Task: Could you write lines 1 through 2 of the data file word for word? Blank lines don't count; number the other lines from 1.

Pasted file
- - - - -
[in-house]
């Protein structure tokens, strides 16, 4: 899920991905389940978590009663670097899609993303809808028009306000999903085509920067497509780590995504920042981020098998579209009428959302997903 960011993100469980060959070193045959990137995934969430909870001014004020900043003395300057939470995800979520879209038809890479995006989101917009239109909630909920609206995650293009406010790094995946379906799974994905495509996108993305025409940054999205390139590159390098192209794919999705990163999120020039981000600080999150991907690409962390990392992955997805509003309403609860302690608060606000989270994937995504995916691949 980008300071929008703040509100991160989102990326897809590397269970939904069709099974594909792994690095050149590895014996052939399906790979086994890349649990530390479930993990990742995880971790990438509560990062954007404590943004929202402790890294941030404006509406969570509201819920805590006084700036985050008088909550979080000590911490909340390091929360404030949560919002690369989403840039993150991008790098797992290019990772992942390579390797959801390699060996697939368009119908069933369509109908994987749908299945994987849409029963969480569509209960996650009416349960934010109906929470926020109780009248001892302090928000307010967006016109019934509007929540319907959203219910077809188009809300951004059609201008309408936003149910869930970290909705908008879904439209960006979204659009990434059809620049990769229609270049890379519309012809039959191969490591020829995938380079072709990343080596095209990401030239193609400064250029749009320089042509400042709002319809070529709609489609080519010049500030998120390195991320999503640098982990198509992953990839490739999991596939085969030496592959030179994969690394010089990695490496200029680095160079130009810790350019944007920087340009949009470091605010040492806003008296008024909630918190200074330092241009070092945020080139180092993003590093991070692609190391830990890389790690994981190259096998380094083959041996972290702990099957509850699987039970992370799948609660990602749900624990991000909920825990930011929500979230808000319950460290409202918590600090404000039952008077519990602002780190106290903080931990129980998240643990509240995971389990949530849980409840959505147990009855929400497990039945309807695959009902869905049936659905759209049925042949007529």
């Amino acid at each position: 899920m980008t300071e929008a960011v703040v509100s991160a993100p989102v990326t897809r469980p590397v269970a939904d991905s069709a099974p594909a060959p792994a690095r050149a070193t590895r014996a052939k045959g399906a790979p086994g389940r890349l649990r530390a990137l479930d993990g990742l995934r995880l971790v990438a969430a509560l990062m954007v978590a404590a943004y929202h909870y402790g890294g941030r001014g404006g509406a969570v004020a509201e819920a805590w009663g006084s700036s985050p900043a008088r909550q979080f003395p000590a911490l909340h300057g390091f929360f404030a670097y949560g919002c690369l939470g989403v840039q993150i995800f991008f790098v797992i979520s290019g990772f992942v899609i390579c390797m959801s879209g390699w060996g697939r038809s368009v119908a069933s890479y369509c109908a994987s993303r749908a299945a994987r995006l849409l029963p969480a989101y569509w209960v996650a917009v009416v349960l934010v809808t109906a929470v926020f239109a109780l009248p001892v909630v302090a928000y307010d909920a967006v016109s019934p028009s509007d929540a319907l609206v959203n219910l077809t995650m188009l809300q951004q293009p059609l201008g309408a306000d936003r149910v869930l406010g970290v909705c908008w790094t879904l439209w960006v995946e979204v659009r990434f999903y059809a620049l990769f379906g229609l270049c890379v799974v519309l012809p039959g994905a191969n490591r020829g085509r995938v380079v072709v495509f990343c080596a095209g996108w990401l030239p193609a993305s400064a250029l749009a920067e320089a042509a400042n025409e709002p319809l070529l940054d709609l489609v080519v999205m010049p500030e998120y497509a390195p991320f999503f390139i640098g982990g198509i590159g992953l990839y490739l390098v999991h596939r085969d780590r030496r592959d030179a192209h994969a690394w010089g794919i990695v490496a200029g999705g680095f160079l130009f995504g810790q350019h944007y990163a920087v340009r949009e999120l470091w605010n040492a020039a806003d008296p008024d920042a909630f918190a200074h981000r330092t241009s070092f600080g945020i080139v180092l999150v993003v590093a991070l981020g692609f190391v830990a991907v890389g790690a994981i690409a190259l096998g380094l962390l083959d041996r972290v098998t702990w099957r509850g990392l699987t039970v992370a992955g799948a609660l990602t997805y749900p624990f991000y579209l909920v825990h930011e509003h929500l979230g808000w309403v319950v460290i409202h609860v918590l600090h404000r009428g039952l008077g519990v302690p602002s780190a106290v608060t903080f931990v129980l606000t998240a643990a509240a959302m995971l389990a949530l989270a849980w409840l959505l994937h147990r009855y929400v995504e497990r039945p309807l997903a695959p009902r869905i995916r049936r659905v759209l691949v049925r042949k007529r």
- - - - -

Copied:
[in-house]
């Protein structure tokens, strides 16, 4: 899920991905389940978590009663670097899609993303809808028009306000999903085509920067497509780590995504920042981020098998579209009428959302997903 960011993100469980060959070193045959990137995934969430909870001014004020900043003395300057939470995800979520879209038809890479995006989101917009239109909630909920609206995650293009406010790094995946379906799974994905495509996108993305025409940054999205390139590159390098192209794919999705990163999120020039981000600080999150991907690409962390990392992955997805509003309403609860302690608060606000989270994937995504995916691949 980008300071929008703040509100991160989102990326897809590397269970939904069709099974594909792994690095050149590895014996052939399906790979086994890349649990530390479930993990990742995880971790990438509560990062954007404590943004929202402790890294941030404006509406969570509201819920805590006084700036985050008088909550979080000590911490909340390091929360404030949560919002690369989403840039993150991008790098797992290019990772992942390579390797959801390699060996697939368009119908069933369509109908994987749908299945994987849409029963969480569509209960996650009416349960934010109906929470926020109780009248001892302090928000307010967006016109019934509007929540319907959203219910077809188009809300951004059609201008309408936003149910869930970290909705908008879904439209960006979204659009990434059809620049990769229609270049890379519309012809039959191969490591020829995938380079072709990343080596095209990401030239193609400064250029749009320089042509400042709002319809070529709609489609080519010049500030998120390195991320999503640098982990198509992953990839490739999991596939085969030496592959030179994969690394010089990695490496200029680095160079130009810790350019944007920087340009949009470091605010040492806003008296008024909630918190200074330092241009070092945020080139180092993003590093991070692609190391830990890389790690994981190259096998380094083959041996972290702990099957509850699987039970992370799948609660990602749900624990991000909920825990930011929500979230808000319950460290409202918590600090404000039952008077519990602002780190106290903080931990129980998240643990509240995971389990949530849980409840959505147990009855929400497990039945309807695959009902869905049936659905759209049925042949007529």